Remediating Tinker Bell: Exploring Childhood and Commodification through a Century-Long Transmedia Narrative

  • Eric M. Meyers
  • Julia P. McKnight
  • Lindsay M. Krabbenhoft
Keywords: Tinker Bell, transmedia, storytelling, play, narrative, virtual worlds, children, close reading

Abstract

The one-hundred-year trajectory of the mischievous Tinker Bell, from J. M. Barrie’s 1904 play Peter Pan, or the Boy Who Would Not Grow Up to the present-day Disney Fairies franchise, is a metanarrative of adaptation and remediation through which media and “childhood” can be seen to interrelate as mutually constitutive forces. With a focus on contemporary children’s narratives and media, this paper examines incarnations of this media franchise at fifty-year intervals. Our close reading yields insights into the reflexive relationship between the social constructions of childhood, the evolution of narrative in children’s literature, and the development of media for child audiences since the Edwardian era. Using Tinker Bell as an exemplar for a phenomenon, we find that as children’s narratives and media evolve in ways that increase the potential for childhood agency, commercial formulations shape this agency strategically by structuring access and participation.

Author Biographies

Eric M. Meyers

Eric M. Meyers is an Assistant Professor at the School of Library, Archival, and Information Studies at the University of British Columbia. He teaches and conducts research on the digital media practices of young people in academic and everyday contexts. His research in children’s virtual play worlds explores how human values such as privacy, autonomy, agency, and sustainability are reflected and instantiated in immersive technologies and their related textual ecosystems. His work is funded by the Social Sciences and Humanities Research Council, the UBC Hampton Fund, and the UBC Dean of Arts Innovation Fund.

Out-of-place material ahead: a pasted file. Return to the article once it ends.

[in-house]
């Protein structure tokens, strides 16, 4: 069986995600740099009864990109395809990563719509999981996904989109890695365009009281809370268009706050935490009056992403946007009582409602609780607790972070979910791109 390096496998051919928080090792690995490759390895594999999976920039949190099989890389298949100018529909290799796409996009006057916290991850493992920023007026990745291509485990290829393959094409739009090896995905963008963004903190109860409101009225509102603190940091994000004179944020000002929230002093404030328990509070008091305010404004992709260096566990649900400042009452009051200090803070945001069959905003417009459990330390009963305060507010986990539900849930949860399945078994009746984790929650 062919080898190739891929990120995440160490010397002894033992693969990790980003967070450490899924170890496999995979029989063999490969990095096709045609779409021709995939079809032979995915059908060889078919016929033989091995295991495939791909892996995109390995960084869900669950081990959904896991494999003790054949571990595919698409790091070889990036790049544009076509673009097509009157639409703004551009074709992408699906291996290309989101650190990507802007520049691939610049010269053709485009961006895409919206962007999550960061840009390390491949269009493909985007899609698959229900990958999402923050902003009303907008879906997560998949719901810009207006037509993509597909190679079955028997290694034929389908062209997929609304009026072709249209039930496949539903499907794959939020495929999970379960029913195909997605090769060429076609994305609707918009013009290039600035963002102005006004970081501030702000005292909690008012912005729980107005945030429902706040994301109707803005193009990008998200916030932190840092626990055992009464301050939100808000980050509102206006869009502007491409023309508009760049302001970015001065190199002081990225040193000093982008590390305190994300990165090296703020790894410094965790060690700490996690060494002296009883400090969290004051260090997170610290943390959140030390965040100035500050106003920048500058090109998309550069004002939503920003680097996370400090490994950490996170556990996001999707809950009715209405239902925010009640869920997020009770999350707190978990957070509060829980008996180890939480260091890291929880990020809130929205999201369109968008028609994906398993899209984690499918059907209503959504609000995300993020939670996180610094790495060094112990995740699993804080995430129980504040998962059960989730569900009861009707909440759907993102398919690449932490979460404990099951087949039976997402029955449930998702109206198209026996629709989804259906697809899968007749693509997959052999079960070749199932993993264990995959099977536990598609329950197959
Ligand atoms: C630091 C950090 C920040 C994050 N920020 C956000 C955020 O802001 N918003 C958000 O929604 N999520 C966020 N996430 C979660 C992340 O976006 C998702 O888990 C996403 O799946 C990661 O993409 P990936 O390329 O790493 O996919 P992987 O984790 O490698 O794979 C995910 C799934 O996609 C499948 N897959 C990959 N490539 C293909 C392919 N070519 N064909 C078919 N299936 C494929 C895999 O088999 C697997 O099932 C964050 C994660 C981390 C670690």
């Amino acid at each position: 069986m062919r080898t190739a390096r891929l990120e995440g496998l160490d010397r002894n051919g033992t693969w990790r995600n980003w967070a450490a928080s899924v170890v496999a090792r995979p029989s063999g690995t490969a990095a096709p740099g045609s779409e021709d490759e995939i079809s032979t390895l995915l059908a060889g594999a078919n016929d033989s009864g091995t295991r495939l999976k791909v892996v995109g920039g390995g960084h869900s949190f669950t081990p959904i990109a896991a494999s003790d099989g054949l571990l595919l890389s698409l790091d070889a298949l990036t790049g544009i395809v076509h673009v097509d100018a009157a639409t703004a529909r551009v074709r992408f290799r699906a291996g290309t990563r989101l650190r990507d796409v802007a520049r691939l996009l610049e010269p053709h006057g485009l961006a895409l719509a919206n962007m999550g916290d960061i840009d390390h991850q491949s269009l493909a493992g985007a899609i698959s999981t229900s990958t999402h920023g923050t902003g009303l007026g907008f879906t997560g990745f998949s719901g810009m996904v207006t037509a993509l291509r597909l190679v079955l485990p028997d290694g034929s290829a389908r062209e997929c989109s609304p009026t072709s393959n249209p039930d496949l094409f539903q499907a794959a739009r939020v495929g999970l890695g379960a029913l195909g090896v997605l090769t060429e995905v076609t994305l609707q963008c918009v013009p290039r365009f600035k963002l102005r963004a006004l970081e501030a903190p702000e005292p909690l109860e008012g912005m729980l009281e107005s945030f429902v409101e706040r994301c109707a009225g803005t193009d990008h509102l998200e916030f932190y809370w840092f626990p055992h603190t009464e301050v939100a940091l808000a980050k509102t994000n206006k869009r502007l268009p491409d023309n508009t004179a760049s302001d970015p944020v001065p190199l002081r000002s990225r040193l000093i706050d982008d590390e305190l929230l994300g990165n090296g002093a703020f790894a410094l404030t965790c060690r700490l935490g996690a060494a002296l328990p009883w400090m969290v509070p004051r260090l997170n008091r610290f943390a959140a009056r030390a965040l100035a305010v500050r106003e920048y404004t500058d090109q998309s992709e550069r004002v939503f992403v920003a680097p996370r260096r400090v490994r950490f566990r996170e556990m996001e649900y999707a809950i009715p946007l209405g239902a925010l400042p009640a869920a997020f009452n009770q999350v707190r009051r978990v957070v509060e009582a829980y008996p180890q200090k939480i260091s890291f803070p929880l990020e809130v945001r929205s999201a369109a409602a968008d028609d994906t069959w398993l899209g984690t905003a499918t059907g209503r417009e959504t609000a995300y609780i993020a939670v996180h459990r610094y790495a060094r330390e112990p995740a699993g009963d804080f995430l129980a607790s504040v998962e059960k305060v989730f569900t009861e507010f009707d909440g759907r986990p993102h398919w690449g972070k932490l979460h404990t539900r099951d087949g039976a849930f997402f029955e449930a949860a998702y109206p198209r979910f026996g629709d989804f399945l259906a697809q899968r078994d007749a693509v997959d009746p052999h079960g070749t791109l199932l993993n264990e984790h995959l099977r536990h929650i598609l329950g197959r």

Julia P. McKnight

Julia P. McKnight is an auxiliary Children’s Librarian at the Vancouver Public Library and the West Vancouver Memorial Library, where she works in Youth Services. She provides storytime, readers’ advisory, and app advisory to young people and the people who care for them. She is passionate about fostering a love of reading in young people, supporting their interests in learning through play, facilitating access to twenty-first-century learning tools, and empowering young people to become media savvy. She holds an M.L.I.S. from the University of British Columbia and a B.A. in History from Simon Fraser University.

Lindsay M. Krabbenhoft

Lindsey M. Krabbenhoft is an auxiliary Children’s Librarian at the Vancouver Public Library. She holds an M.L.I.S. from the University of British Columbia and a Master’s of Education from the University of California, Davis. She was awarded the UBC Stanley and Rose Arkley Memorial Prize for her scholarship on children’s literature in 2013. She also runs a storytime YouTube channel and website called Jbrary that is dedicated to sharing early literacy resources with other youth service professionals.

Published
2014-07-10
How to Cite
Meyers, E., McKnight, J., & Krabbenhoft, L. (2014). Remediating Tinker Bell: Exploring Childhood and Commodification through a Century-Long Transmedia Narrative. Jeunesse: Young People, Texts, Cultures, 6(1). Retrieved from http://jeunessejournal.ca/index.php/yptc/article/view/232
Section
Articles for Special Issue on Consumption